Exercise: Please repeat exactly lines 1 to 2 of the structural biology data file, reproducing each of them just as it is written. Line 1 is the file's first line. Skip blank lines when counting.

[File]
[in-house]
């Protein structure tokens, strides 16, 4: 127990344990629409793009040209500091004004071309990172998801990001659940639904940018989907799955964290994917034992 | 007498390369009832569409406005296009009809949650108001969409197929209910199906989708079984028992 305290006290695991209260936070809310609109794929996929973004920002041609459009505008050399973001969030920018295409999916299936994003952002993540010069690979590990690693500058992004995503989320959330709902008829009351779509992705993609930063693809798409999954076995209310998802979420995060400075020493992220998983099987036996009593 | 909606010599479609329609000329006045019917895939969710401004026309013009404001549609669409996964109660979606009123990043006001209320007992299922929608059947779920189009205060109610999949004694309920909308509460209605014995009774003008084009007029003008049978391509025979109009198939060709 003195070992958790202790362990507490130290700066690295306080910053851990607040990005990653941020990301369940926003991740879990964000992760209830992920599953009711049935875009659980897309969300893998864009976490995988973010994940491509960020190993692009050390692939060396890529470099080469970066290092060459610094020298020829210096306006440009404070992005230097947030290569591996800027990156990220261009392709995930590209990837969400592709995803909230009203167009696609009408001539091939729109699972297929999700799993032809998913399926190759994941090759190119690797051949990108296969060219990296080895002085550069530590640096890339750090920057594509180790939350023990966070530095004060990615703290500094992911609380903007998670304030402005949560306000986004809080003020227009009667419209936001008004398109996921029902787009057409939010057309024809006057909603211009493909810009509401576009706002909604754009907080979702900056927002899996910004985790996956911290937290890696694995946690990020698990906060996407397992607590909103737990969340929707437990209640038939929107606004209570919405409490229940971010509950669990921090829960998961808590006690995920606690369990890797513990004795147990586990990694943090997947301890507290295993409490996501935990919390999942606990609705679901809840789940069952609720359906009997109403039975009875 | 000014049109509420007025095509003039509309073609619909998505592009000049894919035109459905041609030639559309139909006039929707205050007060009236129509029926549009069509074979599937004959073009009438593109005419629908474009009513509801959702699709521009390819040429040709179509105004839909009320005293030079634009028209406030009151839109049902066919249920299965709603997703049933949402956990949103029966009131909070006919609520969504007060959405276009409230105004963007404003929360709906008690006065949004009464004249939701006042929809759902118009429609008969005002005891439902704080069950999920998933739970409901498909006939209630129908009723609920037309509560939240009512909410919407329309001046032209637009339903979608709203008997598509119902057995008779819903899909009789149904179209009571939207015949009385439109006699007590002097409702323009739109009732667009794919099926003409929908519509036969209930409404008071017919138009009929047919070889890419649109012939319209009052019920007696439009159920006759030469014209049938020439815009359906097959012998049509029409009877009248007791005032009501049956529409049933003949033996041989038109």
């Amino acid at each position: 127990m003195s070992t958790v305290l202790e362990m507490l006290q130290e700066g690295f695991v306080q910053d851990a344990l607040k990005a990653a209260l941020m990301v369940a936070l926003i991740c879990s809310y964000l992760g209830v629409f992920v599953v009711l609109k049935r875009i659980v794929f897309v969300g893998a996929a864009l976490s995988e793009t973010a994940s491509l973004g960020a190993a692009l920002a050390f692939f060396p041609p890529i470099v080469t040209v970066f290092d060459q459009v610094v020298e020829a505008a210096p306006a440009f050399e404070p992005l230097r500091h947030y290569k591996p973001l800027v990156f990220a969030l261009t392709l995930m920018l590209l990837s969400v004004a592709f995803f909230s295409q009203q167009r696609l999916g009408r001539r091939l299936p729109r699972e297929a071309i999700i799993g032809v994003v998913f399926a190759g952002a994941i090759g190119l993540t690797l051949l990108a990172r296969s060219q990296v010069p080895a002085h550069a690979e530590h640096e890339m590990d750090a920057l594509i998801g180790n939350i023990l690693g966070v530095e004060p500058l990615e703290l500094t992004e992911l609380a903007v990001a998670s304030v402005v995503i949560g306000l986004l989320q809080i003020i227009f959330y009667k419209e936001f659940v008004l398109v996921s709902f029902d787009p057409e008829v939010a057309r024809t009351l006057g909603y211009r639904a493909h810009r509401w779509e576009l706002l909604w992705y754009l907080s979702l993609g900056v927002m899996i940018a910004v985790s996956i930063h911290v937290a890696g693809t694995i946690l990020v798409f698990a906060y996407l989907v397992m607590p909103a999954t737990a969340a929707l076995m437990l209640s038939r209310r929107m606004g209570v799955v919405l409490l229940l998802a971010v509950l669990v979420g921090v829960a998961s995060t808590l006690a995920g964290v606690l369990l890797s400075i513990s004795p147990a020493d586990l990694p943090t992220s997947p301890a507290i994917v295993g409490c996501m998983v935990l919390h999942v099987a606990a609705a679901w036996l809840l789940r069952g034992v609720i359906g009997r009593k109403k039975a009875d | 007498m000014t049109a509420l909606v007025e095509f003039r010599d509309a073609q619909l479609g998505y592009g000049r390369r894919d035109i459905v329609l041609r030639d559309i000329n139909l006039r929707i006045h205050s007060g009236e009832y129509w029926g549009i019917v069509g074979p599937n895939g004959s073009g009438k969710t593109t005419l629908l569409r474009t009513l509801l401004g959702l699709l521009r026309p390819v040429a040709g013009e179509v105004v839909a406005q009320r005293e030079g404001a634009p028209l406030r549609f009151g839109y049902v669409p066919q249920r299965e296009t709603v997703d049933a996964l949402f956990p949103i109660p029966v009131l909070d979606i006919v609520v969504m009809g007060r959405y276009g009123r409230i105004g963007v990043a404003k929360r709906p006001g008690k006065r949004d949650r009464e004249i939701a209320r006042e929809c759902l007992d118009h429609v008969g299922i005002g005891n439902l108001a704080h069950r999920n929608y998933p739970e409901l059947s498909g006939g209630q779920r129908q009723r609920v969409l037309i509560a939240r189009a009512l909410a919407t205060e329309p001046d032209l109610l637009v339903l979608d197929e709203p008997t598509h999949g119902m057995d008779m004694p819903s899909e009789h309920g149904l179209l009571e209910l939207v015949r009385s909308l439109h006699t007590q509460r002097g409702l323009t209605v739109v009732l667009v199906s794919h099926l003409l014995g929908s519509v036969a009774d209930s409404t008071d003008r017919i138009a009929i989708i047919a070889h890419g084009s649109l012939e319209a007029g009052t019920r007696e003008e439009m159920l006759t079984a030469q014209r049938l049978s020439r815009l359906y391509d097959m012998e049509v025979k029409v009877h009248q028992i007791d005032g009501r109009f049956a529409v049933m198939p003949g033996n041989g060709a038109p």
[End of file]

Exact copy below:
[in-house]
């Protein structure tokens, strides 16, 4: 127990344990629409793009040209500091004004071309990172998801990001659940639904940018989907799955964290994917034992 | 007498390369009832569409406005296009009809949650108001969409197929209910199906989708079984028992 305290006290695991209260936070809310609109794929996929973004920002041609459009505008050399973001969030920018295409999916299936994003952002993540010069690979590990690693500058992004995503989320959330709902008829009351779509992705993609930063693809798409999954076995209310998802979420995060400075020493992220998983099987036996009593 | 909606010599479609329609000329006045019917895939969710401004026309013009404001549609669409996964109660979606009123990043006001209320007992299922929608059947779920189009205060109610999949004694309920909308509460209605014995009774003008084009007029003008049978391509025979109009198939060709 003195070992958790202790362990507490130290700066690295306080910053851990607040990005990653941020990301369940926003991740879990964000992760209830992920599953009711049935875009659980897309969300893998864009976490995988973010994940491509960020190993692009050390692939060396890529470099080469970066290092060459610094020298020829210096306006440009404070992005230097947030290569591996800027990156990220261009392709995930590209990837969400592709995803909230009203167009696609009408001539091939729109699972297929999700799993032809998913399926190759994941090759190119690797051949990108296969060219990296080895002085550069530590640096890339750090920057594509180790939350023990966070530095004060990615703290500094992911609380903007998670304030402005949560306000986004809080003020227009009667419209936001008004398109996921029902787009057409939010057309024809006057909603211009493909810009509401576009706002909604754009907080979702900056927002899996910004985790996956911290937290890696694995946690990020698990906060996407397992607590909103737990969340929707437990209640038939929107606004209570919405409490229940971010509950669990921090829960998961808590006690995920606690369990890797513990004795147990586990990694943090997947301890507290295993409490996501935990919390999942606990609705679901809840789940069952609720359906009997109403039975009875 | 000014049109509420007025095509003039509309073609619909998505592009000049894919035109459905041609030639559309139909006039929707205050007060009236129509029926549009069509074979599937004959073009009438593109005419629908474009009513509801959702699709521009390819040429040709179509105004839909009320005293030079634009028209406030009151839109049902066919249920299965709603997703049933949402956990949103029966009131909070006919609520969504007060959405276009409230105004963007404003929360709906008690006065949004009464004249939701006042929809759902118009429609008969005002005891439902704080069950999920998933739970409901498909006939209630129908009723609920037309509560939240009512909410919407329309001046032209637009339903979608709203008997598509119902057995008779819903899909009789149904179209009571939207015949009385439109006699007590002097409702323009739109009732667009794919099926003409929908519509036969209930409404008071017919138009009929047919070889890419649109012939319209009052019920007696439009159920006759030469014209049938020439815009359906097959012998049509029409009877009248007791005032009501049956529409049933003949033996041989038109």